....those squat, plump little cakes called "petites madeleines," which look as though they had been moulded in the fluted valve of a scallop shell.... (Marcel Proust)
Madeleines. Forever to be associated with the French writer Marcel Proust and the famous "Proustian rush", an involuntary memory triggered when cues encountered in everyday life evoke recollections of the past. The delicate orange-flower fragrance and flavour of these little cakes bring forth a rush of memories for the narrator, Swann, of Proust's first volume of À la recherche du temps perdu (In Search of Lost Time). Read the whole quote here.
Madeleines are small sponge cakes, with a distinctive shell-like shape. They traditionally come from Commercy in the Lorraine region of France. They are very easy to make, consisting of equal quantities of flour, sugar, butter and eggs, with a dash of orange flower water for their perfumed flavour: the only specialist equipment required is a Madeleine pan, which will give them their characteristic shape. They are delicious served with tea or coffee as an afternoon treat, or with strawberries or other fruit. Use slightly stale Madeleines as an alternative to trifle sponges or boudoir biscuits in trifles or tiramisu. The basic recipe can be varied to include ground nuts, such as almonds, and lemon zest. I have also seen recipes for pistachio Madeleines, pistachio and rose Madeleines, and chocolate Madeleines.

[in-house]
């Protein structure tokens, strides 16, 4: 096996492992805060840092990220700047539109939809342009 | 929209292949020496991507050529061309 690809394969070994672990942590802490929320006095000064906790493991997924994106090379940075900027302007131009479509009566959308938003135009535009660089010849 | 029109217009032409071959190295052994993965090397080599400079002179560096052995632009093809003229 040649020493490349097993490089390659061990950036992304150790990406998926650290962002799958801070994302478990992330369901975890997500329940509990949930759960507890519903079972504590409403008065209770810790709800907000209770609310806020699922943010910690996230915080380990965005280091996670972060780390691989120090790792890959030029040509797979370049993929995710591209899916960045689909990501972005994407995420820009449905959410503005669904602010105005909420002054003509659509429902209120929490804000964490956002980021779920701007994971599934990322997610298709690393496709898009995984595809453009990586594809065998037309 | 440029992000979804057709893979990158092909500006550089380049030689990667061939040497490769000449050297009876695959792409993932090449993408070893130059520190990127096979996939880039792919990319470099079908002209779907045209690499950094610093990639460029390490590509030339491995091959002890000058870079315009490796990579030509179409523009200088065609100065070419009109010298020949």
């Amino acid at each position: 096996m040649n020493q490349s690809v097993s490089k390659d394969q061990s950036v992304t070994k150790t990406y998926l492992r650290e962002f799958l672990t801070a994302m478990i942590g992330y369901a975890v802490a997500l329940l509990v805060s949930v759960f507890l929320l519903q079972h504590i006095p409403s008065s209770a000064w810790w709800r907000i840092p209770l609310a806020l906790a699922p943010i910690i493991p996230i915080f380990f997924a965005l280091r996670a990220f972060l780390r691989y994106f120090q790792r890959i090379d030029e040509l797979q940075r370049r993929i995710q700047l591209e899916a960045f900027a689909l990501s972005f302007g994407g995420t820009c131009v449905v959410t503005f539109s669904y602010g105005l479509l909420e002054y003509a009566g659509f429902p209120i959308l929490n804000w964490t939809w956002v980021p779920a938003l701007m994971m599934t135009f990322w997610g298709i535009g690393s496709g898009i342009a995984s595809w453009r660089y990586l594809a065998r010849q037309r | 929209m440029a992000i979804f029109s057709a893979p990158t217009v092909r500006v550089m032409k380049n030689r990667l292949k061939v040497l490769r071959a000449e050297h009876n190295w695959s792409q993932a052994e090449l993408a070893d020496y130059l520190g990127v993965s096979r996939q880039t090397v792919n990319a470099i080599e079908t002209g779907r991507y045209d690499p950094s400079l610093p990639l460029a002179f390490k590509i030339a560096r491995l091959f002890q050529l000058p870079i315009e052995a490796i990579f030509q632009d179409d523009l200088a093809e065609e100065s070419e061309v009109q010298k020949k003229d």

Makes 24 medium Madeleines
125g/4 oz plain flour
1/2 tsp baking powder
125g caster sugar
125 butter, melted
2 eggs, beaten
1/2 tbsp orange flower water
Beat the eggs with the caster sugar until thick and light. Add the orange flower water. Sift the flour with the baking powder and add to the egg mixture in three batches. When the last of the flour has been added, sprinkle the melted butter over the surface of the batter and fold in carefully. The mixture needs to stay light and full of volume.
Allow the batter to stand for 20 minutes or until it is slightly stiffer. Pour into the Madeleine pan and bake for about 10 minutes or until golden brown. Remove from the pan and cook on a wire rack. Store in an airtight tin.